Journalist David Sirota has spent the past few months trashing Democratic candidates not named Bernie Sanders, as well as those who support anyone other than Sanders. "Positively unhinged," he tweeted in response to those who disagreed with one of his takes. His critics, he said at another point, are "mentally incapacitated."
Among other targets, Sirota has gone after Sens. Kamala Harris of California and Cory Booker of New Jersey, former Vice President Joe Biden and former congressman Beto O'Rourke of Texas, all of whom are expected to contend for the Democratic presidential nomination against Sanders, I-Vt.
But what Sirota, who wrote for a variety of publications, didn't reveal was where he was coming from: essentially from inside Sanders' campaign.
Unmentioned to his 125,000 Twitter followers and readers of his articles, Sirota has been advising Sanders while publicly attacking the candidate's critics and rivals. On Tuesday, the relationship became official - Sirota was hired as a speechwriter and senior adviser to Sanders - just as the Atlantic magazine called out the journalist's conflict of interest.
Sirota's undisclosed connection to Sanders is a breach of journalistic ethics. The basic rule is that journalists are supposed to be free of any personal or financial relationship with those they cover or comment on, even an "informal" relationship, as Sanders' campaign has described Sirota's pre-hiring role. Alternatively, reporters are obligated to at least disclose such relationships so readers or viewers can evaluate the integrity of the reporting for themselves.
Sirota, 43, not only didn't mention his relationship with Sanders' campaign but apparently sought to erase his long history of attacks against Sanders' opponents. Just hours before his hiring by Sanders was announced, Sirota deleted about 20,000 or so of his tweets. He suggested that the timing of the mass deletion was coincidental, telling The Atlantic that his account was scrubbed by an "autodeleter" that periodically and automatically removes his posts.
It remains unclear how long Sirota advised the Sanders camp before his hiring. Neither Sirota nor Sanders' representatives responded to requests for comment Wednesday.
Sirota's vitriolic tweets and blog posts also appear to be at odds with the ethos of the Sanders campaign, which has stressed that it will "respectfully engage" other Democratic candidates. His hiring as a speechwriter also appears to be an acknowledgment that Sanders, whose extemporaneous public remarks have been a sign of his authenticity, will at times be scripted like other politicians'.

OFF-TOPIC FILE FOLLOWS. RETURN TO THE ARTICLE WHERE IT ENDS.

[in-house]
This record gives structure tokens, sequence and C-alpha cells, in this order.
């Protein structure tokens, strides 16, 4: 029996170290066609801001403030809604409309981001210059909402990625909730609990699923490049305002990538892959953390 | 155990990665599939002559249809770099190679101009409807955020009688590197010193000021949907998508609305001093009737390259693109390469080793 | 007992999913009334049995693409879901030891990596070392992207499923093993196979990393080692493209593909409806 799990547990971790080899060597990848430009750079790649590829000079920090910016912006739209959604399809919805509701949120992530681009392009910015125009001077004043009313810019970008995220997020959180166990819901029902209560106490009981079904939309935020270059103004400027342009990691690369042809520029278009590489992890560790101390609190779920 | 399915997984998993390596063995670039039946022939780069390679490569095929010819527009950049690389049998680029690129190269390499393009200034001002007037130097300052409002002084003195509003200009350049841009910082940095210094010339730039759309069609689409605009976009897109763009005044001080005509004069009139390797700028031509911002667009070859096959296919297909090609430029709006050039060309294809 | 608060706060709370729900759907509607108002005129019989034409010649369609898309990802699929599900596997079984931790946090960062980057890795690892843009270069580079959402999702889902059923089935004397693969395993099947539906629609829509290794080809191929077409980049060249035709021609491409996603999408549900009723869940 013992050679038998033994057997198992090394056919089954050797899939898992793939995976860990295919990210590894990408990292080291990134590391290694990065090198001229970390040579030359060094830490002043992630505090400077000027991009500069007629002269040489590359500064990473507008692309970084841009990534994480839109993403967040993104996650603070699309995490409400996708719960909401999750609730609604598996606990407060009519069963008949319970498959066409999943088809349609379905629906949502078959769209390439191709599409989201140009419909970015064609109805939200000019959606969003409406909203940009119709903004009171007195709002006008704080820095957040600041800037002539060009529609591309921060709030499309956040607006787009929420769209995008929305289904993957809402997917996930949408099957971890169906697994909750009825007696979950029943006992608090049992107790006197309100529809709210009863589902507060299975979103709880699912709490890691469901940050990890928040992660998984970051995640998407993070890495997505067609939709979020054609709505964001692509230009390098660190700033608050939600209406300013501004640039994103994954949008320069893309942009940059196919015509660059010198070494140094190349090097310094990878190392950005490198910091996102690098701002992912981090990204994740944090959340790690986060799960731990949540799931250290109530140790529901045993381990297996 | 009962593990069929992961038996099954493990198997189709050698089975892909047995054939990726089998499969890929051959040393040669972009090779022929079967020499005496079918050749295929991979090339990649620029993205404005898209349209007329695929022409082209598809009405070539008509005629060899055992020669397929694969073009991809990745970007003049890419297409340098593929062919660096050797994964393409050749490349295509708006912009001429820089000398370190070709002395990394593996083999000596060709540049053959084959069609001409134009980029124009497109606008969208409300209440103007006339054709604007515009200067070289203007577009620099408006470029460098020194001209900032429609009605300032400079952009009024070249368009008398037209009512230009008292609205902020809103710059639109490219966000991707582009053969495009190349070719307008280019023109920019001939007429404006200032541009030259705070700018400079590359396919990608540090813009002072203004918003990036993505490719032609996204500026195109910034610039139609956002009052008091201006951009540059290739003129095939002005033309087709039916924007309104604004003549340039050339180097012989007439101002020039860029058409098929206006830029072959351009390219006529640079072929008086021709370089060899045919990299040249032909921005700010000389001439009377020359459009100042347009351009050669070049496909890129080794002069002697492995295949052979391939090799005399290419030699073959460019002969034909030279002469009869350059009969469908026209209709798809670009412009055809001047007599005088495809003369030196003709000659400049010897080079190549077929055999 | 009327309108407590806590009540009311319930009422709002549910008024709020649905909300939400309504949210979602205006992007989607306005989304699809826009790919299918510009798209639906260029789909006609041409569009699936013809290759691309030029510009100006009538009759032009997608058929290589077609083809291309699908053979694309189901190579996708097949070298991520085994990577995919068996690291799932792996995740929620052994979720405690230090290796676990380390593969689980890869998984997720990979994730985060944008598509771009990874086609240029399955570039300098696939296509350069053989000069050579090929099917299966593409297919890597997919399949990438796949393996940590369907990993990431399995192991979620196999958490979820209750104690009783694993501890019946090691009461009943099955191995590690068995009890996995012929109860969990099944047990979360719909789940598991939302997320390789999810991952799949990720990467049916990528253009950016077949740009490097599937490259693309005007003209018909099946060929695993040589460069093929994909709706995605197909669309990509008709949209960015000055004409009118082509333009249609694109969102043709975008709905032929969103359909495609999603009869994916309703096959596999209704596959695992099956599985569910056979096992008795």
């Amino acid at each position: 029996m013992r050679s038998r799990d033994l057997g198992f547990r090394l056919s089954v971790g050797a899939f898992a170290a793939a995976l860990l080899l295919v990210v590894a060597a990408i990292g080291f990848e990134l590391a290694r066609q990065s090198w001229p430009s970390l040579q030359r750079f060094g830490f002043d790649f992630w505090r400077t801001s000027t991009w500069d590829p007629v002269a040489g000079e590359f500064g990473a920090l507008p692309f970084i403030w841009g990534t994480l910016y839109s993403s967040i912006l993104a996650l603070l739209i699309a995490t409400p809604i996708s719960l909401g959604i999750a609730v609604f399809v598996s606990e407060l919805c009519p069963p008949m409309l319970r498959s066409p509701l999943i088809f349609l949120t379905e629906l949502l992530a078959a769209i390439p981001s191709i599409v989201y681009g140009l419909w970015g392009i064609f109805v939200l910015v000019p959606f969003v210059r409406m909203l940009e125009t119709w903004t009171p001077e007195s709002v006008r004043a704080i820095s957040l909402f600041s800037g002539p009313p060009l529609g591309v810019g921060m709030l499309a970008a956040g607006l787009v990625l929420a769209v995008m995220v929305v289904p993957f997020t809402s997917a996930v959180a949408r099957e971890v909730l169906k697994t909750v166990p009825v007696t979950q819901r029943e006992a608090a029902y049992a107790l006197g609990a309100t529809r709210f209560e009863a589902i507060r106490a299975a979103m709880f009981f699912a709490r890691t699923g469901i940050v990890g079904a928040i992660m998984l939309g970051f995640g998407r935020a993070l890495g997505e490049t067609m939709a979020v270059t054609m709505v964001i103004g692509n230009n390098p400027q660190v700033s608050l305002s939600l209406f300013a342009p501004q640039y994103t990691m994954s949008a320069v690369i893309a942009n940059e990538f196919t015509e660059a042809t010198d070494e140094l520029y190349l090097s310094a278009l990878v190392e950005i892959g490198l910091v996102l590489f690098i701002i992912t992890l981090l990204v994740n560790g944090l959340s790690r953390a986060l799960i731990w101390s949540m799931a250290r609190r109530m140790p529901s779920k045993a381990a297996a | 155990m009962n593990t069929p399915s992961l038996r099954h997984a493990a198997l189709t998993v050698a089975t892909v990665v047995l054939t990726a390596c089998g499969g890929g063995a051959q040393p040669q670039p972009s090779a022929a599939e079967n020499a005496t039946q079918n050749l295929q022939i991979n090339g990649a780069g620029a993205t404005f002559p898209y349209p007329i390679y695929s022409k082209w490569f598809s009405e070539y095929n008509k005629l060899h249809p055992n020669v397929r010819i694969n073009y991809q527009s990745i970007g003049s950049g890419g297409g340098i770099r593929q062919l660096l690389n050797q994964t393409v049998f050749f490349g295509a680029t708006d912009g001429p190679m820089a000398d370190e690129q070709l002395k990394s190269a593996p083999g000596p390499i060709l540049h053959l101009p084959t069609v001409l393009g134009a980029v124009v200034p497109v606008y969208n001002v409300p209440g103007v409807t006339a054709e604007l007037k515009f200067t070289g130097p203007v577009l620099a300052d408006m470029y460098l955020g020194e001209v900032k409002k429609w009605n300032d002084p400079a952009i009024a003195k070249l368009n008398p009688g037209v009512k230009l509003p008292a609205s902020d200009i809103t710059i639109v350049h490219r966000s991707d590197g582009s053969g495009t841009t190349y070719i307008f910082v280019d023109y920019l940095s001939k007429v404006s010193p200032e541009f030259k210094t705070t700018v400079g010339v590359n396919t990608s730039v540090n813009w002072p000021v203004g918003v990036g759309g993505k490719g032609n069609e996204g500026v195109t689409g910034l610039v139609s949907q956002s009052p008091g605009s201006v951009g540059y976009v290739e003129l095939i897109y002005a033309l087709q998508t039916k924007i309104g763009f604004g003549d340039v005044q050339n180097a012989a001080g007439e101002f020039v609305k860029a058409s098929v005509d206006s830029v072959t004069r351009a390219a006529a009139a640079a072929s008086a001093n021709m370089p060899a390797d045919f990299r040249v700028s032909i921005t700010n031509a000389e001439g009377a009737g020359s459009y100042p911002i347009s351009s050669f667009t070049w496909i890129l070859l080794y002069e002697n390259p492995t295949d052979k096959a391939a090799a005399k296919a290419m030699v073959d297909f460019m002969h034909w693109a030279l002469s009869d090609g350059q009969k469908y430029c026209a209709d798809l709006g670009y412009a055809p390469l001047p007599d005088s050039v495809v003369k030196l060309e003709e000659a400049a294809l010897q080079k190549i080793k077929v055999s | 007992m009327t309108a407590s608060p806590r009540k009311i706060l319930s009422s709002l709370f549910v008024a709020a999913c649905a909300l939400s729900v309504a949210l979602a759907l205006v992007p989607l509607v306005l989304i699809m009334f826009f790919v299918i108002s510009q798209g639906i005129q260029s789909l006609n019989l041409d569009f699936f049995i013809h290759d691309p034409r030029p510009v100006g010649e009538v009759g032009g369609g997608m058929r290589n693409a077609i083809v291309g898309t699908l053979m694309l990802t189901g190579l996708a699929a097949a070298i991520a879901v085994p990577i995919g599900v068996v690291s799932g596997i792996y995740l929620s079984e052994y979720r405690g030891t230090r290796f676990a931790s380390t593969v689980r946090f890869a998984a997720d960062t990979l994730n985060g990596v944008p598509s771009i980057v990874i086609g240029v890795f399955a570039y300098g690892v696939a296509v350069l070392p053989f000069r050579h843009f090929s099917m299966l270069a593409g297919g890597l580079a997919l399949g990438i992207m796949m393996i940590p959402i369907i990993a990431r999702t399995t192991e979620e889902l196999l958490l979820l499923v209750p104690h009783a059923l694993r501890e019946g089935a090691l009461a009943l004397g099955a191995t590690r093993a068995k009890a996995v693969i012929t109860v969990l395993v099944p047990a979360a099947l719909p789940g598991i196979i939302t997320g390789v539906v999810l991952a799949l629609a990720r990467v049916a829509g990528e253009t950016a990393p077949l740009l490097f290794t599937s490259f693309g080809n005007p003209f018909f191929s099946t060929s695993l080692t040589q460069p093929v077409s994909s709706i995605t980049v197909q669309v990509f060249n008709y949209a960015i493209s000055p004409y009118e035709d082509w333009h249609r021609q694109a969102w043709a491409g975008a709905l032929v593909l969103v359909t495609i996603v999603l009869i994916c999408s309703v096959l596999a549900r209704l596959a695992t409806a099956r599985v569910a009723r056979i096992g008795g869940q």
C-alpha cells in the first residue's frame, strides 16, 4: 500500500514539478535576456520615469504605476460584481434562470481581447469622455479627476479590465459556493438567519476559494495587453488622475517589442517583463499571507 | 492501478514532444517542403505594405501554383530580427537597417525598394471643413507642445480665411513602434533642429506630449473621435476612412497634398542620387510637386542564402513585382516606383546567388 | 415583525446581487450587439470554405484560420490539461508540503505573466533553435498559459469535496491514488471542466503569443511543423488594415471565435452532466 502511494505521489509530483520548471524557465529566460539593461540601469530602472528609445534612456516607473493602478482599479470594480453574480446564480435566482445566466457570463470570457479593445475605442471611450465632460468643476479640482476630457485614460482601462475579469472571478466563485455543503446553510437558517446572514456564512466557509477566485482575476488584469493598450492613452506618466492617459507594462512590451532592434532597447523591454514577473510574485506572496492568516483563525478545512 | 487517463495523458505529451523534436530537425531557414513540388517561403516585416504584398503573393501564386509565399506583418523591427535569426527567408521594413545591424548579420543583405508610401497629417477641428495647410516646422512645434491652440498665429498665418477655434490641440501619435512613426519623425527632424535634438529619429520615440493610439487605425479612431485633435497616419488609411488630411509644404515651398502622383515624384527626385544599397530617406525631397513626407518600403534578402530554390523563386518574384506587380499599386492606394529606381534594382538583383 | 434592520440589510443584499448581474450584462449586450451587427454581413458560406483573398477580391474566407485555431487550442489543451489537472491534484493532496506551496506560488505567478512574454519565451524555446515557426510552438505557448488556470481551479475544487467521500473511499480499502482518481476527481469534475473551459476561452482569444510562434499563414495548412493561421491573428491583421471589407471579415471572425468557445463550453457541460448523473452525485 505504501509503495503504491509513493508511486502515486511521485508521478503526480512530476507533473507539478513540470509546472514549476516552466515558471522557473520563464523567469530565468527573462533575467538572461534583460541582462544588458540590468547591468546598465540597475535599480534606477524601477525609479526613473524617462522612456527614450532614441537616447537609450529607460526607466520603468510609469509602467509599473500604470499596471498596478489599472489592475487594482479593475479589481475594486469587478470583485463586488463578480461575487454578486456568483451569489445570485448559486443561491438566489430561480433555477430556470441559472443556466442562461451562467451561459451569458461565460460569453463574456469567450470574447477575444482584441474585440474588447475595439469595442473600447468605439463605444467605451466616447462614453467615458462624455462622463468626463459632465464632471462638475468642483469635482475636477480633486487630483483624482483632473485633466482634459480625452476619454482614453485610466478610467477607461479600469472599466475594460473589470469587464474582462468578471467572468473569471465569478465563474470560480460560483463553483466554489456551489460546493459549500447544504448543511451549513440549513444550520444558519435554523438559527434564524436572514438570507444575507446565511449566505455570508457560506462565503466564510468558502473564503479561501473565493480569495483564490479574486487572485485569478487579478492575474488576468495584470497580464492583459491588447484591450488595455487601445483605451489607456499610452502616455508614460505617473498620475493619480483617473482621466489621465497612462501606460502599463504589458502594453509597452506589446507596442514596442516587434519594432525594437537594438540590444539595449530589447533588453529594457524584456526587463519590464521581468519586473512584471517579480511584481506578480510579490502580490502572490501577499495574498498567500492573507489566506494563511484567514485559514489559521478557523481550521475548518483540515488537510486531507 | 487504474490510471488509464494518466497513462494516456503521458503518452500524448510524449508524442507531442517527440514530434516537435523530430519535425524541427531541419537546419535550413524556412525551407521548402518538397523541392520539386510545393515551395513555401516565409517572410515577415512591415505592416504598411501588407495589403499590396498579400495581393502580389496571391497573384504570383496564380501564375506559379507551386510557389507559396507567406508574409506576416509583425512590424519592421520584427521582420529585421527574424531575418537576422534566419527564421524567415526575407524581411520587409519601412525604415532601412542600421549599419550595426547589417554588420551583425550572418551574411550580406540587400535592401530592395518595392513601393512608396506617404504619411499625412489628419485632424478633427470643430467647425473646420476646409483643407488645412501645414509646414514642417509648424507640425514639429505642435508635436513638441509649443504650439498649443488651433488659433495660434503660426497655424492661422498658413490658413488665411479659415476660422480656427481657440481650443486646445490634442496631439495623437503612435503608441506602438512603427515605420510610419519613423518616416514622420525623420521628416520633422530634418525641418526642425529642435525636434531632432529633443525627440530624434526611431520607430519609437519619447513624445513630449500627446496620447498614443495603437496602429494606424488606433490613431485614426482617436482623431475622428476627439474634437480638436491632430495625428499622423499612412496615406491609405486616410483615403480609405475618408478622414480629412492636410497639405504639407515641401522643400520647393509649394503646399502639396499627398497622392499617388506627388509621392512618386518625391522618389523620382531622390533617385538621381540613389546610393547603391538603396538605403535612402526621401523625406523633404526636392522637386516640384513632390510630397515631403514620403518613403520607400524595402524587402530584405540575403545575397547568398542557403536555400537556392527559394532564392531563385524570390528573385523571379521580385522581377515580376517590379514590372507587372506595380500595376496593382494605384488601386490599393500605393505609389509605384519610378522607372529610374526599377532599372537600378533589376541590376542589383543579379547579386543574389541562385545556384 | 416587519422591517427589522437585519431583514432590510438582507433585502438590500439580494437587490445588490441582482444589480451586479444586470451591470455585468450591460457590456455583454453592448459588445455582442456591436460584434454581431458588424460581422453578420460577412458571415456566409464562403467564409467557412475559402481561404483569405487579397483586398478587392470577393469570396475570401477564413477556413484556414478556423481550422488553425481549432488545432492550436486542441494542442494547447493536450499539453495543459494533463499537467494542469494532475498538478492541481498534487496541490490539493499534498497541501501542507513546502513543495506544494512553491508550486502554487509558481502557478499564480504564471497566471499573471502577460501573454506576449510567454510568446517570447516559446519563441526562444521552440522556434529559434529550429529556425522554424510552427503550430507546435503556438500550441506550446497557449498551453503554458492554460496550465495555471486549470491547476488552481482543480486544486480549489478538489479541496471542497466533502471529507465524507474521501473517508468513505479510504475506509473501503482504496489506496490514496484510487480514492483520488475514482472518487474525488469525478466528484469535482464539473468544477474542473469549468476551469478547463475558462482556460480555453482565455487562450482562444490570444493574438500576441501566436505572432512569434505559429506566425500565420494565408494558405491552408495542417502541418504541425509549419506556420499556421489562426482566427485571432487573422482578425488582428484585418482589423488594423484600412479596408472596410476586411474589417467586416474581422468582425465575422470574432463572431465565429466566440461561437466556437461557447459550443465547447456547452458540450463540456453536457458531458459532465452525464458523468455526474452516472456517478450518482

Sirota has never hidden his political leanings; he has described himself as an "advocacy" journalist who reports and opines from a liberal perspective. He served as Sanders' press secretary 20 years ago, although he has maintained that their association did not color his subsequent work as a journalist.
Sirota has written for news outlets such as the International Business Times, Pando Daily and The Guardian.
Before officially joining the Sanders campaign, he regularly wrote for Capital & Main, a nonprofit news site that covers income inequality, climate change, race and criminal justice, among other topics.
His discussions with Sanders weren't disclosed in his recent work for the site, which included favorable stories about the Democratic-backed New Green Deal, and interviews with Washington Gov. Jay Inslee, a Democratic presidential candidate; New York Mayor Bill DeBlasio, a Democrat, and filmmaker Adam McKay about his film "Vice," a scathing drama about former Vice President Dick Cheney, a Republican.
In a statement on Wednesday, the site's publisher, Danny Feingold, said, "Without commenting on the accuracy of (The Atlantic's) report, Capital & Main wishes to be clear that we didn't know that Mr. Sirota was engaged in any activity that aided Mr. Sanders. When we became aware of Mr. Sirota's interest in working for Mr. Sanders, he wrote no further stories for us."
Feingold said Sirota told him during the second week of February that he was interested in working for the Sanders campaign. He said he didn't have "enough facts" to conclude that Sirota was simultaneously advising Sanders while working for Capital & Main but that the site would notify readers if it determined that that was the case. He added, "If we determine that Mr. Sirota was advising the Sanders campaign while working for Capital & Main, we would be very unlikely to publish his work in the future."
Sirota went after Ashley Pratte, the author of an NBCNews.com op-ed that called Biden "the Democrats' best chance to beat Trump." Sirota noted that Pratte had been a spokeswoman for the conservative American Legislative Exchange Council and said Biden had just been endorsed by a former representative of "the group that pushes right-wing legislation in state capitals across the country,"according to a tweet reviewed by the Atlantic.
He also attacked presidential candidate Sen. Kirsten Gillibrand, D-N.Y., by tweeting "Welcome to the oligarchy" in response to a CNBC article in February about Gillibrand's outreach to big-money donors. And, according to The Atlantic, he criticized her for working for a law firm that represented tobacco company Philip Morris.
At one point, the magazine said, Sirota also tweeted that he was not engaged in "some sort of secretive political conspiracy for a particular candidate."
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